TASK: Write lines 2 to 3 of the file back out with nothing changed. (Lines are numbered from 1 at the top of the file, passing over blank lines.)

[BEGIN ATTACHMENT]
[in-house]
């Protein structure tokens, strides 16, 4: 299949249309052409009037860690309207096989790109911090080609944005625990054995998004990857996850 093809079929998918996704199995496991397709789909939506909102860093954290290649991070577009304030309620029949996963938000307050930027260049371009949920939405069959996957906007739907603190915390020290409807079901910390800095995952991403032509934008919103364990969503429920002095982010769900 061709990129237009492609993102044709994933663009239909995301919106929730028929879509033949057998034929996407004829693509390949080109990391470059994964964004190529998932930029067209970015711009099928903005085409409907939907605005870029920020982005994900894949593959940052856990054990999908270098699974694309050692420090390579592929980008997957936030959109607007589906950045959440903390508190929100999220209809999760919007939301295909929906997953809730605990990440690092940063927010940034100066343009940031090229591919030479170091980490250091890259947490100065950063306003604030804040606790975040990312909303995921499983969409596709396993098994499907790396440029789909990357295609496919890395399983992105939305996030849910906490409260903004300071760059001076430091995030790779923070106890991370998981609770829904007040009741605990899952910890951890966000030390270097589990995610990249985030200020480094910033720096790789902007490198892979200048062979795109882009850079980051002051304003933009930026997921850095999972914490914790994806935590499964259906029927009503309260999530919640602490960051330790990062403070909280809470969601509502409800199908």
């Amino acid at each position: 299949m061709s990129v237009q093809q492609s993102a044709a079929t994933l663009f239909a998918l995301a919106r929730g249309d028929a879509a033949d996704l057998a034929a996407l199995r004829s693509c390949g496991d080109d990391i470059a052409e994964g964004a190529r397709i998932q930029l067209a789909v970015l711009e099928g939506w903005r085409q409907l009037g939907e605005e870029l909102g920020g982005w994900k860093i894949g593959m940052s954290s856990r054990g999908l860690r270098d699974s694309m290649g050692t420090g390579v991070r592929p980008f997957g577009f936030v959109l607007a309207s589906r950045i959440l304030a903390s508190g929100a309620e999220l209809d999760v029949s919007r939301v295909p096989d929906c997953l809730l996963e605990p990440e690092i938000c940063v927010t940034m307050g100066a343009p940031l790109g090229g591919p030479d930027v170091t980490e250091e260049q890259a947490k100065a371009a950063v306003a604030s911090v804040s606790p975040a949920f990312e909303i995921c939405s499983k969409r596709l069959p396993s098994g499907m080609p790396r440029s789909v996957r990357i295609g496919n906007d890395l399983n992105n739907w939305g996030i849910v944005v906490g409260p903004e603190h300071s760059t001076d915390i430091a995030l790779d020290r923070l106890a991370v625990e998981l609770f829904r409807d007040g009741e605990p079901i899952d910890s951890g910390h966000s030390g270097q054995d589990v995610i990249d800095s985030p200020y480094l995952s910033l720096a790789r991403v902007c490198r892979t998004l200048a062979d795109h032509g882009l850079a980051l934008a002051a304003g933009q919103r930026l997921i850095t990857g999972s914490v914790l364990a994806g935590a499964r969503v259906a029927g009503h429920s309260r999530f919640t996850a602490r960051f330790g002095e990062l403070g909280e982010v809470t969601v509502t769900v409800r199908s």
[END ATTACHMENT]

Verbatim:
């Protein structure tokens, strides 16, 4: 299949249309052409009037860690309207096989790109911090080609944005625990054995998004990857996850 093809079929998918996704199995496991397709789909939506909102860093954290290649991070577009304030309620029949996963938000307050930027260049371009949920939405069959996957906007739907603190915390020290409807079901910390800095995952991403032509934008919103364990969503429920002095982010769900 061709990129237009492609993102044709994933663009239909995301919106929730028929879509033949057998034929996407004829693509390949080109990391470059994964964004190529998932930029067209970015711009099928903005085409409907939907605005870029920020982005994900894949593959940052856990054990999908270098699974694309050692420090390579592929980008997957936030959109607007589906950045959440903390508190929100999220209809999760919007939301295909929906997953809730605990990440690092940063927010940034100066343009940031090229591919030479170091980490250091890259947490100065950063306003604030804040606790975040990312909303995921499983969409596709396993098994499907790396440029789909990357295609496919890395399983992105939305996030849910906490409260903004300071760059001076430091995030790779923070106890991370998981609770829904007040009741605990899952910890951890966000030390270097589990995610990249985030200020480094910033720096790789902007490198892979200048062979795109882009850079980051002051304003933009930026997921850095999972914490914790994806935590499964259906029927009503309260999530919640602490960051330790990062403070909280809470969601509502409800199908």
């Amino acid at each position: 299949m061709s990129v237009q093809q492609s993102a044709a079929t994933l663009f239909a998918l995301a919106r929730g249309d028929a879509a033949d996704l057998a034929a996407l199995r004829s693509c390949g496991d080109d990391i470059a052409e994964g964004a190529r397709i998932q930029l067209a789909v970015l711009e099928g939506w903005r085409q409907l009037g939907e605005e870029l909102g920020g982005w994900k860093i894949g593959m940052s954290s856990r054990g999908l860690r270098d699974s694309m290649g050692t420090g390579v991070r592929p980008f997957g577009f936030v959109l607007a309207s589906r950045i959440l304030a903390s508190g929100a309620e999220l209809d999760v029949s919007r939301v295909p096989d929906c997953l809730l996963e605990p990440e690092i938000c940063v927010t940034m307050g100066a343009p940031l790109g090229g591919p030479d930027v170091t980490e250091e260049q890259a947490k100065a371009a950063v306003a604030s911090v804040s606790p975040a949920f990312e909303i995921c939405s499983k969409r596709l069959p396993s098994g499907m080609p790396r440029s789909v996957r990357i295609g496919n906007d890395l399983n992105n739907w939305g996030i849910v944005v906490g409260p903004e603190h300071s760059t001076d915390i430091a995030l790779d020290r923070l106890a991370v625990e998981l609770f829904r409807d007040g009741e605990p079901i899952d910890s951890g910390h966000s030390g270097q054995d589990v995610i990249d800095s985030p200020y480094l995952s910033l720096a790789r991403v902007c490198r892979t998004l200048a062979d795109h032509g882009l850079a980051l934008a002051a304003g933009q919103r930026l997921i850095t990857g999972s914490v914790l364990a994806g935590a499964r969503v259906a029927g009503h429920s309260r999530f919640t996850a602490r960051f330790g002095e990062l403070g909280e982010v809470t969601v509502t769900v409800r199908s």